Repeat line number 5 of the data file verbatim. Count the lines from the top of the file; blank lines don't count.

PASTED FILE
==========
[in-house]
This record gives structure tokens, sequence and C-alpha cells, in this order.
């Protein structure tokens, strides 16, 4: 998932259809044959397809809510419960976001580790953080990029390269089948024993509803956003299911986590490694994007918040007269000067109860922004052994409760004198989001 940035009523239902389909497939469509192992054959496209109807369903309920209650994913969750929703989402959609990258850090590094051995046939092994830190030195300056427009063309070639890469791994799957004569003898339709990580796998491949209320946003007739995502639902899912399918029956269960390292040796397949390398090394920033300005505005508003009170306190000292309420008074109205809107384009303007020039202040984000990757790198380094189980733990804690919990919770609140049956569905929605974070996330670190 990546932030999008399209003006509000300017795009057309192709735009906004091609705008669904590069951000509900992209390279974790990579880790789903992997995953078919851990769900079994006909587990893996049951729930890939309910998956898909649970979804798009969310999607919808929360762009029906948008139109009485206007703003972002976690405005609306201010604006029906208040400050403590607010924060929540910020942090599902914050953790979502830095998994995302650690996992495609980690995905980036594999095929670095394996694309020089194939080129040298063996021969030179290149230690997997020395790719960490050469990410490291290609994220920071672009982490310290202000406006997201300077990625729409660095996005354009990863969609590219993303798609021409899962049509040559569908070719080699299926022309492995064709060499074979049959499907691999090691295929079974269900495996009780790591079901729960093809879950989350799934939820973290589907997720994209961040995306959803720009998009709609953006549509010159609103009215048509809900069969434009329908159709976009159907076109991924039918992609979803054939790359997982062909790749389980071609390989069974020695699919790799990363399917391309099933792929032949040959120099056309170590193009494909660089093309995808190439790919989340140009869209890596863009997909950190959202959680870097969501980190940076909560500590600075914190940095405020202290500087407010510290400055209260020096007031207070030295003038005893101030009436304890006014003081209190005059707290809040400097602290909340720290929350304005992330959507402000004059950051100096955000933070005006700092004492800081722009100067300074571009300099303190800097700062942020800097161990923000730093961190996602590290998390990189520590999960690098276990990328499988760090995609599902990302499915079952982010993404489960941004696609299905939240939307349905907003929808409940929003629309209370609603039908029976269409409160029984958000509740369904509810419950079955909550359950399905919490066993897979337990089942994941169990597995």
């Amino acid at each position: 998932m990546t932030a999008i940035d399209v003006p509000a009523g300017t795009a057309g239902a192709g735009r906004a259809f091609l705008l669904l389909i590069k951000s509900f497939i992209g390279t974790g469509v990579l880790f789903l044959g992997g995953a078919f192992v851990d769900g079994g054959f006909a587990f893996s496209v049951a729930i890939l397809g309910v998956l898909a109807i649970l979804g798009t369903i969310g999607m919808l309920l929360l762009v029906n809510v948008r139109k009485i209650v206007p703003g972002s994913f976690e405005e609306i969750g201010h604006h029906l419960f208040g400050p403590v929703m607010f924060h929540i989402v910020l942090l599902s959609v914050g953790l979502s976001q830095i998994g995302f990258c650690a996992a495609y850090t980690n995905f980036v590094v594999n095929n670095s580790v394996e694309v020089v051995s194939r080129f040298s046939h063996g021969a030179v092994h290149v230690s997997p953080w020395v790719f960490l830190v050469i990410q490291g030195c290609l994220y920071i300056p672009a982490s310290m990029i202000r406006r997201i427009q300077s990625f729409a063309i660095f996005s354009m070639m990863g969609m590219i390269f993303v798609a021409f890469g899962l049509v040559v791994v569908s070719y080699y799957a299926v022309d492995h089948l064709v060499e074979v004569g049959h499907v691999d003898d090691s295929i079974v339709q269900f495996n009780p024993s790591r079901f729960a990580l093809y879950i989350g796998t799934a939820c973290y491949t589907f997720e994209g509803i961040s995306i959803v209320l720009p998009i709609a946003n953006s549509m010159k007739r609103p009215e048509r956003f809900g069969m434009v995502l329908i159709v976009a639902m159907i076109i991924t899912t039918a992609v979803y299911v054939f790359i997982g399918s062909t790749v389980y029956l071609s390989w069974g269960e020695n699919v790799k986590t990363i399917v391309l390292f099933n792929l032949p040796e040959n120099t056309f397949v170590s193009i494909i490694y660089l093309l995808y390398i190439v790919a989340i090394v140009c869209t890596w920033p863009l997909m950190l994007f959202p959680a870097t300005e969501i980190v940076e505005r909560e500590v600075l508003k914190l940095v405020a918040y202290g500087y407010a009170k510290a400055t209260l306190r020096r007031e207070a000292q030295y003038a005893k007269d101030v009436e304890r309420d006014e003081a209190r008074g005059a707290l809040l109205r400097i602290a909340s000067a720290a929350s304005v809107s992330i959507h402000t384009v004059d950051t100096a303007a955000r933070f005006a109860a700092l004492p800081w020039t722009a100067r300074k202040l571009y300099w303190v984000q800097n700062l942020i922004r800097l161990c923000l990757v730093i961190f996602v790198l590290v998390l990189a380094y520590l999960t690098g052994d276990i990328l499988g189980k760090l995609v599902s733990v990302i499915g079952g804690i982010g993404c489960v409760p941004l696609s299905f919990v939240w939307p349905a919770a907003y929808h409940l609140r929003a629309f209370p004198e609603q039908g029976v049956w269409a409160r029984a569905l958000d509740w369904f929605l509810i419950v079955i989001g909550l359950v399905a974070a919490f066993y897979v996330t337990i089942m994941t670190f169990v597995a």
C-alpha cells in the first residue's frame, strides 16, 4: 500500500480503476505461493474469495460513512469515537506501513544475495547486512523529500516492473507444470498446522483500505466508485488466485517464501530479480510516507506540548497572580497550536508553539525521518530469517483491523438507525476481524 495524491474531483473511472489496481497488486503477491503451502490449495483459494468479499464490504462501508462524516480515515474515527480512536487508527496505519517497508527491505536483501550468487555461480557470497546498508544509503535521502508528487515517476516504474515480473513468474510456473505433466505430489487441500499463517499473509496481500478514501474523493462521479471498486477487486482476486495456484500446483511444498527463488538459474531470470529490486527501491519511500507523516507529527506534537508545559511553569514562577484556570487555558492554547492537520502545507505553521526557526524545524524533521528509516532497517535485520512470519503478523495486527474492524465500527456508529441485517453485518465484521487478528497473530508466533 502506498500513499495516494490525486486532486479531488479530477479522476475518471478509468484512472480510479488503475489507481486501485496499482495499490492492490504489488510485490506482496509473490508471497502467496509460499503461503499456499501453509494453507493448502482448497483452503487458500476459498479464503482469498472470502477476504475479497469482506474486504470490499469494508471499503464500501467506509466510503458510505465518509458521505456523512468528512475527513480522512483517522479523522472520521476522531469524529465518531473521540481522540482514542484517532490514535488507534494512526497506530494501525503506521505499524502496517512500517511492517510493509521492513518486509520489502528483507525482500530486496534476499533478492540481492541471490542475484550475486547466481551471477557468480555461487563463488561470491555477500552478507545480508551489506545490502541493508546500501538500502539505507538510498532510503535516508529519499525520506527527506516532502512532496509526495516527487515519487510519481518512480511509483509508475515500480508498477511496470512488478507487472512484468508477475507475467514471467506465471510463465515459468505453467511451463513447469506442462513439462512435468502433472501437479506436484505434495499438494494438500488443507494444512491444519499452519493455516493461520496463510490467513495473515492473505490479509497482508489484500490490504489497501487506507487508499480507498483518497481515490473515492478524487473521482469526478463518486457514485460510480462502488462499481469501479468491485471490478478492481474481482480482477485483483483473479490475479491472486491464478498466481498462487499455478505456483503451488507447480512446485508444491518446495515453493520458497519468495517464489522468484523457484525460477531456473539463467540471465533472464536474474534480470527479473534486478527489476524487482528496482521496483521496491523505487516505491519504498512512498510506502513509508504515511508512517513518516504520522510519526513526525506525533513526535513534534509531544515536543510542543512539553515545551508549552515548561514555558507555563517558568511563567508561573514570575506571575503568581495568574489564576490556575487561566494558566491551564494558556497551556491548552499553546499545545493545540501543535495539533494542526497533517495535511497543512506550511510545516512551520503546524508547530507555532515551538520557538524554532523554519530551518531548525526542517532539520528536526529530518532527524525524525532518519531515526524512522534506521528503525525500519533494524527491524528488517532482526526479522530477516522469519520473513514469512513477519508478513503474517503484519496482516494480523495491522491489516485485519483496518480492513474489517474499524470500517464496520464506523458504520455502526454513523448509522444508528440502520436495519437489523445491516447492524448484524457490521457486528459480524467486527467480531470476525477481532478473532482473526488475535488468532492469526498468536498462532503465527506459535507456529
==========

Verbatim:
C-alpha cells in the first residue's frame, strides 16, 4: 500500500480503476505461493474469495460513512469515537506501513544475495547486512523529500516492473507444470498446522483500505466508485488466485517464501530479480510516507506540548497572580497550536508553539525521518530469517483491523438507525476481524 495524491474531483473511472489496481497488486503477491503451502490449495483459494468479499464490504462501508462524516480515515474515527480512536487508527496505519517497508527491505536483501550468487555461480557470497546498508544509503535521502508528487515517476516504474515480473513468474510456473505433466505430489487441500499463517499473509496481500478514501474523493462521479471498486477487486482476486495456484500446483511444498527463488538459474531470470529490486527501491519511500507523516507529527506534537508545559511553569514562577484556570487555558492554547492537520502545507505553521526557526524545524524533521528509516532497517535485520512470519503478523495486527474492524465500527456508529441485517453485518465484521487478528497473530508466533 502506498500513499495516494490525486486532486479531488479530477479522476475518471478509468484512472480510479488503475489507481486501485496499482495499490492492490504489488510485490506482496509473490508471497502467496509460499503461503499456499501453509494453507493448502482448497483452503487458500476459498479464503482469498472470502477476504475479497469482506474486504470490499469494508471499503464500501467506509466510503458510505465518509458521505456523512468528512475527513480522512483517522479523522472520521476522531469524529465518531473521540481522540482514542484517532490514535488507534494512526497506530494501525503506521505499524502496517512500517511492517510493509521492513518486509520489502528483507525482500530486496534476499533478492540481492541471490542475484550475486547466481551471477557468480555461487563463488561470491555477500552478507545480508551489506545490502541493508546500501538500502539505507538510498532510503535516508529519499525520506527527506516532502512532496509526495516527487515519487510519481518512480511509483509508475515500480508498477511496470512488478507487472512484468508477475507475467514471467506465471510463465515459468505453467511451463513447469506442462513439462512435468502433472501437479506436484505434495499438494494438500488443507494444512491444519499452519493455516493461520496463510490467513495473515492473505490479509497482508489484500490490504489497501487506507487508499480507498483518497481515490473515492478524487473521482469526478463518486457514485460510480462502488462499481469501479468491485471490478478492481474481482480482477485483483483473479490475479491472486491464478498466481498462487499455478505456483503451488507447480512446485508444491518446495515453493520458497519468495517464489522468484523457484525460477531456473539463467540471465533472464536474474534480470527479473534486478527489476524487482528496482521496483521496491523505487516505491519504498512512498510506502513509508504515511508512517513518516504520522510519526513526525506525533513526535513534534509531544515536543510542543512539553515545551508549552515548561514555558507555563517558568511563567508561573514570575506571575503568581495568574489564576490556575487561566494558566491551564494558556497551556491548552499553546499545545493545540501543535495539533494542526497533517495535511497543512506550511510545516512551520503546524508547530507555532515551538520557538524554532523554519530551518531548525526542517532539520528536526529530518532527524525524525532518519531515526524512522534506521528503525525500519533494524527491524528488517532482526526479522530477516522469519520473513514469512513477519508478513503474517503484519496482516494480523495491522491489516485485519483496518480492513474489517474499524470500517464496520464506523458504520455502526454513523448509522444508528440502520436495519437489523445491516447492524448484524457490521457486528459480524467486527467480531470476525477481532478473532482473526488475535488468532492469526498468536498462532503465527506459535507456529